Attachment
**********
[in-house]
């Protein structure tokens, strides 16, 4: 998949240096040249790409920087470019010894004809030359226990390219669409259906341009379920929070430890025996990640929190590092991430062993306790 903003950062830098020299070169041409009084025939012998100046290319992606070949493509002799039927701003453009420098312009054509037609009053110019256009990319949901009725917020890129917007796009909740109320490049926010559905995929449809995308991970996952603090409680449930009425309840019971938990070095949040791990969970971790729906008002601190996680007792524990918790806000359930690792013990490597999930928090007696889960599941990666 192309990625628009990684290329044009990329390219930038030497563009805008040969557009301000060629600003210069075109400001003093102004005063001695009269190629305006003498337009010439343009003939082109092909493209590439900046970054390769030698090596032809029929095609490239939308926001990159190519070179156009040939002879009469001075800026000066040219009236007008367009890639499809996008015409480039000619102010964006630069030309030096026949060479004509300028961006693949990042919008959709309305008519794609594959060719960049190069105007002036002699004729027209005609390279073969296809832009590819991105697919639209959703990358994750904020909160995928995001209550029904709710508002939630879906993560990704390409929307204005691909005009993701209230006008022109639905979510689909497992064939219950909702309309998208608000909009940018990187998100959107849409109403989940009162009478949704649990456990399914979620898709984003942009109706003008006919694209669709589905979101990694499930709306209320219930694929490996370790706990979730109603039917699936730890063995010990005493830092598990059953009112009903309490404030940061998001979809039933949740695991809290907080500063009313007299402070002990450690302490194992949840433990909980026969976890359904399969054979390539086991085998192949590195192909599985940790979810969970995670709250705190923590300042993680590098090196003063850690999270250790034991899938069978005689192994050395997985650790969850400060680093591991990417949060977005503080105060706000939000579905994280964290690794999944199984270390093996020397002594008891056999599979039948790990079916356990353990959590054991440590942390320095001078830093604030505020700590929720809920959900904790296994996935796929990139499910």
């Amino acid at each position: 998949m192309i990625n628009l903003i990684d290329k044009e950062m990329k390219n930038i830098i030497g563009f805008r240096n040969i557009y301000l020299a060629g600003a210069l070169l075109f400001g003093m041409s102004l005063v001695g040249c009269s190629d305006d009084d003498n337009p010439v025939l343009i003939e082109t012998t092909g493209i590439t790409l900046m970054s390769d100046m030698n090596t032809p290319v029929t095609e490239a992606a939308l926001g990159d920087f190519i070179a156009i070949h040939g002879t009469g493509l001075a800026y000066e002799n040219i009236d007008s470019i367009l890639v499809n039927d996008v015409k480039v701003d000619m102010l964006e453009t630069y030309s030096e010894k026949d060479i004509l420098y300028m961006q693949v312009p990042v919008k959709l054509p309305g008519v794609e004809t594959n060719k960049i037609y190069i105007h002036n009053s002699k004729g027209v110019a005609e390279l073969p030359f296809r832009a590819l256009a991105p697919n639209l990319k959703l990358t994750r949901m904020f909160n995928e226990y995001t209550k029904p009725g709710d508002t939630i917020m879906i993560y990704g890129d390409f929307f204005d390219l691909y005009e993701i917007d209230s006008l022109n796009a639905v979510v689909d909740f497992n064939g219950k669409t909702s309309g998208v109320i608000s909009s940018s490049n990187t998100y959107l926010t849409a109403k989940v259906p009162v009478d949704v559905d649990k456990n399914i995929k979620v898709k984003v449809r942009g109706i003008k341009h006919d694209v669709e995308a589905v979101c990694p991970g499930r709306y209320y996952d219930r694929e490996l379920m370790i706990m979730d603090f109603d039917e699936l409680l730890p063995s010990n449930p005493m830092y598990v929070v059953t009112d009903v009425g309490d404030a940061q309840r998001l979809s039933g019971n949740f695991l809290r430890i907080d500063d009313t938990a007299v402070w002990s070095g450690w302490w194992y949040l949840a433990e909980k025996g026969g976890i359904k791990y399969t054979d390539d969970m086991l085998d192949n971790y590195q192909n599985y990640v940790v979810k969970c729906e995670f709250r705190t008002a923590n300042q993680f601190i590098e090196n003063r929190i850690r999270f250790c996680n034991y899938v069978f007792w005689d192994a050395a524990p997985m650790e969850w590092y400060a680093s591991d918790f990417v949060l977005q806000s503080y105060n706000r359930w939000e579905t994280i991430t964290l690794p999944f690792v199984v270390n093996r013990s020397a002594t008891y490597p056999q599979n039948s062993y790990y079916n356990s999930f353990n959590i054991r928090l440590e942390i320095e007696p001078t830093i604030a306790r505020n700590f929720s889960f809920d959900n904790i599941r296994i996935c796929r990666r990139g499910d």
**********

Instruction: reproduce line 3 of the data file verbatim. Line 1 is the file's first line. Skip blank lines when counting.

């Amino acid at each position: 998949m192309i990625n628009l903003i990684d290329k044009e950062m990329k390219n930038i830098i030497g563009f805008r240096n040969i557009y301000l020299a060629g600003a210069l070169l075109f400001g003093m041409s102004l005063v001695g040249c009269s190629d305006d009084d003498n337009p010439v025939l343009i003939e082109t012998t092909g493209i590439t790409l900046m970054s390769d100046m030698n090596t032809p290319v029929t095609e490239a992606a939308l926001g990159d920087f190519i070179a156009i070949h040939g002879t009469g493509l001075a800026y000066e002799n040219i009236d007008s470019i367009l890639v499809n039927d996008v015409k480039v701003d000619m102010l964006e453009t630069y030309s030096e010894k026949d060479i004509l420098y300028m961006q693949v312009p990042v919008k959709l054509p309305g008519v794609e004809t594959n060719k960049i037609y190069i105007h002036n009053s002699k004729g027209v110019a005609e390279l073969p030359f296809r832009a590819l256009a991105p697919n639209l990319k959703l990358t994750r949901m904020f909160n995928e226990y995001t209550k029904p009725g709710d508002t939630i917020m879906i993560y990704g890129d390409f929307f204005d390219l691909y005009e993701i917007d209230s006008l022109n796009a639905v979510v689909d909740f497992n064939g219950k669409t909702s309309g998208v109320i608000s909009s940018s490049n990187t998100y959107l926010t849409a109403k989940v259906p009162v009478d949704v559905d649990k456990n399914i995929k979620v898709k984003v449809r942009g109706i003008k341009h006919d694209v669709e995308a589905v979101c990694p991970g499930r709306y209320y996952d219930r694929e490996l379920m370790i706990m979730d603090f109603d039917e699936l409680l730890p063995s010990n449930p005493m830092y598990v929070v059953t009112d009903v009425g309490d404030a940061q309840r998001l979809s039933g019971n949740f695991l809290r430890i907080d500063d009313t938990a007299v402070w002990s070095g450690w302490w194992y949040l949840a433990e909980k025996g026969g976890i359904k791990y399969t054979d390539d969970m086991l085998d192949n971790y590195q192909n599985y990640v940790v979810k969970c729906e995670f709250r705190t008002a923590n300042q993680f601190i590098e090196n003063r929190i850690r999270f250790c996680n034991y899938v069978f007792w005689d192994a050395a524990p997985m650790e969850w590092y400060a680093s591991d918790f990417v949060l977005q806000s503080y105060n706000r359930w939000e579905t994280i991430t964290l690794p999944f690792v199984v270390n093996r013990s020397a002594t008891y490597p056999q599979n039948s062993y790990y079916n356990s999930f353990n959590i054991r928090l440590e942390i320095e007696p001078t830093i604030a306790r505020n700590f929720s889960f809920d959900n904790i599941r296994i996935c796929r990666r990139g499910d």